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Colorectal cancer (CRC) screening generally starts screening by the age of 50 based on guidelines. Lately however, a U.S. guideline recommended to start CRC screening from age 45 and, very recently, two studies were published that addressed young-onset in Europe (in part) (Vuik et al., 2019; Araghi et al., 2019).
This article was published in the following journal.
Name: Cancer epidemiology
Colorectal cancer (CRC) screening is rarely studied in populations who may face additional barriers to participate in cancer screening, such as African American individuals and individuals with low so...
Few studies have explored how individual- and practice-level factors influence colorectal cancer screening initiation among Medicaid enrollees newly age eligible for colorectal cancer screening (i.e.,...
Colorectal cancer screening uptake is low, particularly among individuals enrolled in Medicaid. To the authors' knowledge, little is known regarding the effectiveness of direct-to-member outreach by M...
Colorectal carcinoma screening programs have shown success in lowering both the incidence and mortality rate of colorectal carcinoma at a population level, in part because this carcinoma is relatively...
As people with HIV (PWH) live longer, age-appropriate colorectal cancer (CRC) screening is increasingly important. Limited data exist on CRC screening and outcomes comparing PWH and persons without HI...
The purpose of this study is to determine if a prototype colorectal cancer screening program with the services of a cancer prevention specialist will increase utilization of appropriate co...
To determine amongst siblings of colorectal cancer patients:1. The knowledge, perception and barriers towards screening colonoscopy. 2. The current screening colonoscopy adoption rate. 3. ...
Colorectal cancer is one of the most common cancer in Hong Kong. In 2018, CRC accounted for 17.4%, 5,780 cases, of the total new cancers. CRC claimed 2,279 lives (15.8%) making it the seco...
The primary objective of this study is to assess the sensitivity for colorectal cancer (CRC) and specificity of the mt-sDNA 2.0 test.
Colorectal cancer is the second deadliest among cancers and disproportionately affects African Americans. The Colorectal Cancer Screening Intervention Trial(CCSIT) project has as its goal ...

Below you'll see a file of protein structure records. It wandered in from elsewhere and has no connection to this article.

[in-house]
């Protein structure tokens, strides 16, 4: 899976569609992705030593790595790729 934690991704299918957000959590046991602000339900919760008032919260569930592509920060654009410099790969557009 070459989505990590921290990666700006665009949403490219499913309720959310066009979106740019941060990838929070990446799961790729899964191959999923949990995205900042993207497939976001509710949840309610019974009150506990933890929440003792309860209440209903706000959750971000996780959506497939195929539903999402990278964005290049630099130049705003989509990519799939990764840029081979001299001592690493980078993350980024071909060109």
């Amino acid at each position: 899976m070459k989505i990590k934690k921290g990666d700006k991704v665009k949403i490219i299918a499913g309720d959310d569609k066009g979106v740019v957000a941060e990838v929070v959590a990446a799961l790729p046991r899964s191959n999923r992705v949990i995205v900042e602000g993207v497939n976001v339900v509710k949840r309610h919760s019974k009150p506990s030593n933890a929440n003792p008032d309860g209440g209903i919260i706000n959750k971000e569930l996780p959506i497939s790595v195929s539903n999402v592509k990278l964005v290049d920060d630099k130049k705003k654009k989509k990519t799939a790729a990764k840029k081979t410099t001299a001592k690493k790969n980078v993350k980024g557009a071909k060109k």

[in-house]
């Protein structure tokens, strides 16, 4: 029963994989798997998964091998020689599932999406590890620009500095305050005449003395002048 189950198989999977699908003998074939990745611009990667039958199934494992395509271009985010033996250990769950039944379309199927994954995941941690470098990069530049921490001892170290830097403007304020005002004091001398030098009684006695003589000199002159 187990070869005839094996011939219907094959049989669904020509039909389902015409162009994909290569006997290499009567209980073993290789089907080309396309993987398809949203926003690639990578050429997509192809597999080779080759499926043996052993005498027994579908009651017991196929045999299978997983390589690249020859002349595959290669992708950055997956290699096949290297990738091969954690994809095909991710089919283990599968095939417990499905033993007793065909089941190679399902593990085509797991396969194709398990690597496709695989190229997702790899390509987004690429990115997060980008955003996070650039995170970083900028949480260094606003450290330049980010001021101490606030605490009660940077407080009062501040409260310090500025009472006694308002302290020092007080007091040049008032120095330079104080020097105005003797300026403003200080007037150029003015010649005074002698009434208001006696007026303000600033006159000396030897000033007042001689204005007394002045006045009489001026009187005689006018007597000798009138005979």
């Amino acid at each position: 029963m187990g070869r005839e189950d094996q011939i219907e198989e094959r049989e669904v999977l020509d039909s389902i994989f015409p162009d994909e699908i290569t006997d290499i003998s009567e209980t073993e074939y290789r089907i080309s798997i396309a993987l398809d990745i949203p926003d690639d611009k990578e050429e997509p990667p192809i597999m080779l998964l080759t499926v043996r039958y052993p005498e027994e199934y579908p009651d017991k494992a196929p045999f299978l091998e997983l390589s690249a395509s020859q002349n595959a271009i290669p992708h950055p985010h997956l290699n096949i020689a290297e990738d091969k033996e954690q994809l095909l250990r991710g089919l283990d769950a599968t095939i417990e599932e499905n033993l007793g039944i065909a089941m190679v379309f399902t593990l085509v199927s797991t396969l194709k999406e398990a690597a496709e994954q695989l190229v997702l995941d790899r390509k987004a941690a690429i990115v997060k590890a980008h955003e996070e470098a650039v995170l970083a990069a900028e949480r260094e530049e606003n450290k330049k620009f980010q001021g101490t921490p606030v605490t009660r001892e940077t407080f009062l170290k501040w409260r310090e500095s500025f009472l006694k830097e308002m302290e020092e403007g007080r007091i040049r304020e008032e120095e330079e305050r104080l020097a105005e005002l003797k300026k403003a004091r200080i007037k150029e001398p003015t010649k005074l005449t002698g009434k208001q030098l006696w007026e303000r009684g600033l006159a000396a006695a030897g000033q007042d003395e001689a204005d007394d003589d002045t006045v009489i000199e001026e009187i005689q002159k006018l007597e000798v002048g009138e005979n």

Tumors or cancer of the COLON or the RECTUM or both. Risk factors for colorectal cancer include chronic ULCERATIVE COLITIS; FAMILIAL POLYPOSIS COLI; exposure to ASBESTOS; and irradiation of the CERVIX UTERI.
Tumor suppressor genes located in the 5q21 region on the long arm of human chromosome 5. The mutation of these genes is associated with the formation of colorectal cancer (MCC stands for mutated in colorectal cancer).
Tumor suppressor genes located in the 18q21-qter region of human chromosome 18. The absence of these genes is associated with the formation of colorectal cancer (DCC stands for deleted in colorectal cancer). The products of these genes show significant homology to neural cell adhesion molecules and other related cell surface glycoproteins.
A group of autosomal-dominant inherited diseases in which COLON CANCER arises in discrete adenomas. Unlike FAMILIAL POLYPOSIS COLI with hundreds of polyps, hereditary nonpolyposis colorectal neoplasms occur much later, in the fourth and fifth decades. HNPCC has been associated with germline mutations in mismatch repair (MMR) genes. It has been subdivided into Lynch syndrome I or site-specific colonic cancer, and LYNCH SYNDROME II which includes extracolonic cancer.
Nuclear phosphoprotein encoded by the p53 gene (GENES, P53) whose normal function is to control CELL PROLIFERATION and APOPTOSIS. A mutant or absent p53 protein has been found in LEUKEMIA; OSTEOSARCOMA; LUNG CANCER; and COLORECTAL CANCER.
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Astroesophageal Reflux Disease (GERD) Barrett's Esophagus Celiac Disease Cholesterol Crohn's Disease Gastroenterology Hepatitis Hepatology Irritable Bowel Syndrome (IBS) Pancreatitis Peptic Ulcer Disease...